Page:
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‘Good health epidemic’ impacts Southern Maine Medical Center

BIDDEFORD – The number of inpatients at Southern Maine Medical Center has dropped in recent months, a development the hospital attributes to a mild winter, effective preventative care, and a lack of insurance.

An “epidemic of good health,” is how SMMC President and CEO Ed McGeachey described the recent trend in the hospital’s monthly newsletter.

While the decrease is good news for health, it also means decreased revenues for SMMC, which is paid based on the number of services it provides.

McGeachey said that from October 2011 to March 2012, SMMC saw the slowest inpatient volume months it has seen in two years.

Sue Hadiaris, the community development director at SMMC, said that the decrease has been seen nationally, and health experts are trying to determine: “Is this a cycle, or is this a trend?”

Hadiaris said that SMMC focuses heavily on preventative action, from flu shots and hand hygiene awareness to childhood obesity prevention and smoking cessation efforts.

In addition, she explained, the hospital has been focused on getting patients to use primary care physicians in the facility to address problems before they become serious and patients find themselves forced to go to the emergency room.

Jeffrey Austin, the vice-president of government relations and communications for the Maine Hospital Association, said that the low volume is a “trend statewide and nationally.”

Caroline Steinberg, the vice president of trends analysis at the American Hospital Association, echoed his comments. She said that her national organization doesn’t have “specific numbers on current volume but we have heard the same thing from our members.”

“Many attribute it to the economy as well which would be consistent with historical volume patterns during past recessions,” she explained.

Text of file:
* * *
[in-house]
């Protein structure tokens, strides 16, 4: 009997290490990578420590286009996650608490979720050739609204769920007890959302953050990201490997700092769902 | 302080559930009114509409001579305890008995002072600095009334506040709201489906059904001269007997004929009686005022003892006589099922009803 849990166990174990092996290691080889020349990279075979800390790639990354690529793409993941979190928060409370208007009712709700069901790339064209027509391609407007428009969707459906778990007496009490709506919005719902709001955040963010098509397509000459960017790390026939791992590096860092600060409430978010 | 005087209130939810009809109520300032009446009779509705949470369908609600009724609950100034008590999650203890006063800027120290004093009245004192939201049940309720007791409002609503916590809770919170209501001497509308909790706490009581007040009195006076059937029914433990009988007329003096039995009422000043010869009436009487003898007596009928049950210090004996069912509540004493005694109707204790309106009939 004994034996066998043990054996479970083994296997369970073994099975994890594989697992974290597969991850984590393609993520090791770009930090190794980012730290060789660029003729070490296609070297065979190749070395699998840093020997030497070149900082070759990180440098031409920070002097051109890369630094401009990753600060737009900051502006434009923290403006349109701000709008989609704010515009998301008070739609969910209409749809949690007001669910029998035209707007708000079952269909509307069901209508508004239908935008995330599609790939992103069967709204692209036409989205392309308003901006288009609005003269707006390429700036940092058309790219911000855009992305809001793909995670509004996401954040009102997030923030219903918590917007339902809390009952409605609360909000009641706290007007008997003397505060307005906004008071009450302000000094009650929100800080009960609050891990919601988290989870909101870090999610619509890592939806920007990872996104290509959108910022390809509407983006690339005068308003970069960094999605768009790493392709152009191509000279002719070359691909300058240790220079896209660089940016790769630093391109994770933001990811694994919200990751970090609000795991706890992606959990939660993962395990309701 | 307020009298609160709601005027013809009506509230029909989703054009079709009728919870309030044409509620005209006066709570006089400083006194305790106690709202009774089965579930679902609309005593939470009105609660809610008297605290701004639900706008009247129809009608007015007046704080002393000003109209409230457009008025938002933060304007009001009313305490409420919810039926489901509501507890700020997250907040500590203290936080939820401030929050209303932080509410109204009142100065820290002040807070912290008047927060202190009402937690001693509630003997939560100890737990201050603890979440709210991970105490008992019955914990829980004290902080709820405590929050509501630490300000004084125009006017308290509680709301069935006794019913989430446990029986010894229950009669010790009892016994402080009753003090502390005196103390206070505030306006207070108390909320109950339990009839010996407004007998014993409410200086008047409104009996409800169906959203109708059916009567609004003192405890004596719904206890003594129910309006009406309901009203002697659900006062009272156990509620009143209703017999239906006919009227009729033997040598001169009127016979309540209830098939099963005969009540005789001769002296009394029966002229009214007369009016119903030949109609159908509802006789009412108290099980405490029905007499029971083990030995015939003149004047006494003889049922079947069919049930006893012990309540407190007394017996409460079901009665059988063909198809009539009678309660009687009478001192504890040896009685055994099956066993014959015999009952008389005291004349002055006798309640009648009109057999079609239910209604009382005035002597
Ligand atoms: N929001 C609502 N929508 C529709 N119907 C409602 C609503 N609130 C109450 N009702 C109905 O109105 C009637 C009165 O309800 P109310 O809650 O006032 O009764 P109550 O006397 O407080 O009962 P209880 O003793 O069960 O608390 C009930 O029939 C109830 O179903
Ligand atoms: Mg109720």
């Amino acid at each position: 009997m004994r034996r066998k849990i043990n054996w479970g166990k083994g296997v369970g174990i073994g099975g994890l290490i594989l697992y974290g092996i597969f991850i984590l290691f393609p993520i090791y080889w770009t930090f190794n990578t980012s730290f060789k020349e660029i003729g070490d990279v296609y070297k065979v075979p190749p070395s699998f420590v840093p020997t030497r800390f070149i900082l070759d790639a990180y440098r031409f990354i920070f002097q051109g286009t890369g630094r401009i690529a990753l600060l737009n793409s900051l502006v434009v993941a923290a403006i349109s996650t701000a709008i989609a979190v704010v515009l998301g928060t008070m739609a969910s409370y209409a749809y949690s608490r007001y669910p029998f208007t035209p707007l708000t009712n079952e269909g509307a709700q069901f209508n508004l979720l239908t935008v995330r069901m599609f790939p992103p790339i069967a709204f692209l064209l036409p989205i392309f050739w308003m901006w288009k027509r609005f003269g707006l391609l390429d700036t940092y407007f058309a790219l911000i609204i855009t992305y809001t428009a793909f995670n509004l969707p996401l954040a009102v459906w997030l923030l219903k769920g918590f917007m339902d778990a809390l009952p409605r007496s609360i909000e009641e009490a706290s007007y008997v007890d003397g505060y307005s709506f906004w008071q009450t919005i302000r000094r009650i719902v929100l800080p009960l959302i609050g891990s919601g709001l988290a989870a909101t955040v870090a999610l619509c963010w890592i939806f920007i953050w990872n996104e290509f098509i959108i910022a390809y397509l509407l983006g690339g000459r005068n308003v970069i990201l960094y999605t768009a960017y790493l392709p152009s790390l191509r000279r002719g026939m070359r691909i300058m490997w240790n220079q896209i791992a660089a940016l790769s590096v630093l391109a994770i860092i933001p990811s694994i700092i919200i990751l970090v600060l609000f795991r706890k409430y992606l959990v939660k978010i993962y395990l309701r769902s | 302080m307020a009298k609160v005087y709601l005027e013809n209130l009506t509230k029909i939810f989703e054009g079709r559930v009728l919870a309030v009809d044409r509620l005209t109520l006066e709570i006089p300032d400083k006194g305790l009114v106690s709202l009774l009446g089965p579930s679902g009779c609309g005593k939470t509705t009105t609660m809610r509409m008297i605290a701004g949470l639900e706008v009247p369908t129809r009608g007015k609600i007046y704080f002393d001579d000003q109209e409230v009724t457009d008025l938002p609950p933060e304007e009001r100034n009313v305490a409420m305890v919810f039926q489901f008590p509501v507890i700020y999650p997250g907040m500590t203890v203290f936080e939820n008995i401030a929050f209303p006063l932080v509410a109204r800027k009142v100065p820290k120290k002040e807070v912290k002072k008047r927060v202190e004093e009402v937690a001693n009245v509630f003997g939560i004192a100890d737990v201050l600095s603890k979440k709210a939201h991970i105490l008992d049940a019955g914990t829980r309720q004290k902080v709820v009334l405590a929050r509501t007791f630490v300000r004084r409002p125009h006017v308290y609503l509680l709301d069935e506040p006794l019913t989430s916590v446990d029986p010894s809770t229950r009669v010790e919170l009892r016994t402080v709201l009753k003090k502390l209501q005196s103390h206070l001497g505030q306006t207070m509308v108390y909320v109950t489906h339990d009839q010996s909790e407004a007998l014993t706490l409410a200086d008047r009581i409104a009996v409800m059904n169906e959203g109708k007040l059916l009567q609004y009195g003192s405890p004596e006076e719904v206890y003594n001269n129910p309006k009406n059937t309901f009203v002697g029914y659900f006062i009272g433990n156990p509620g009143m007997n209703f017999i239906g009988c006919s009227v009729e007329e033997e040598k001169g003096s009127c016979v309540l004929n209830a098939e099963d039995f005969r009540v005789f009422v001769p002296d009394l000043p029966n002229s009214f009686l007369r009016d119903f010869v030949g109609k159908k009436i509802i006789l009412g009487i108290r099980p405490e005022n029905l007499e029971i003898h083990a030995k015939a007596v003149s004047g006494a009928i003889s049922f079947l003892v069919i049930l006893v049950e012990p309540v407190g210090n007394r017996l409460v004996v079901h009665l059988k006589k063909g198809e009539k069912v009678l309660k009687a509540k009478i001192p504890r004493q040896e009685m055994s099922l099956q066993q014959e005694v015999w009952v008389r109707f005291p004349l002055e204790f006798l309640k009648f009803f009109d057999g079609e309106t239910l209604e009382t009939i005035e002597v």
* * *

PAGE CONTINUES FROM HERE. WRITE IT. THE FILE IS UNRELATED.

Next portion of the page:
Steinberg said that she has also heard others citing the mild winter, which brought less flu, and increased immunizations for flu and pneumonia.

Austin said that there is little hard data to explain the causes for the decreased inpatient volume, but higher rates of unemployment and scaled back health benefits for the employed, as well as flat salaries, have likely contributed to the drop.

A greater emphasis on avoiding hospitalization, both from the point of view of employers and insurers, has had an effect on the decreased patient volume, Austin said, adding that preventative care has “absolutely” made a difference.

SMMC, like other hospitals, is trying to find a way to make up for lost revenue, and see its reimbursement rate more closely match its ability to keep patients healthy.

In his newsletter column, McGeachey said that “keeping people healthy is what we strive to do, and payment systems need to shift to support that goal.”

He noted that SMMC is working with its MaineHealth partners to develop an accountable care organization under which the hospital’s contract with Medicare, and eventually other payers, would shift from the fee per service model to a fee per patient system. McGeachey said the hospital hoped to see the shift take place over the next few years.

Austin said that accountable care organizations “have not made huge inroads in Maine,” but the programs are coming, especially in southern Maine.

Austin said that Eastern Maine Health, which runs the Eastern Maine Medical Center in Bangor, was chosen as a “pioneer” by the federal government to roll out an one such organization for Medicare.

Maine is also in the process of developing similar programs for Medicaid, he added.

Hadiaris said that insurers are beginning to understand that fee per service system “doesn’t make sense,” and are starting to adjust their focus. A shift in the system, however, won’t be simple, Hadiaris added, comparing the process to “changing the engines on an airplane in mid-flight.”

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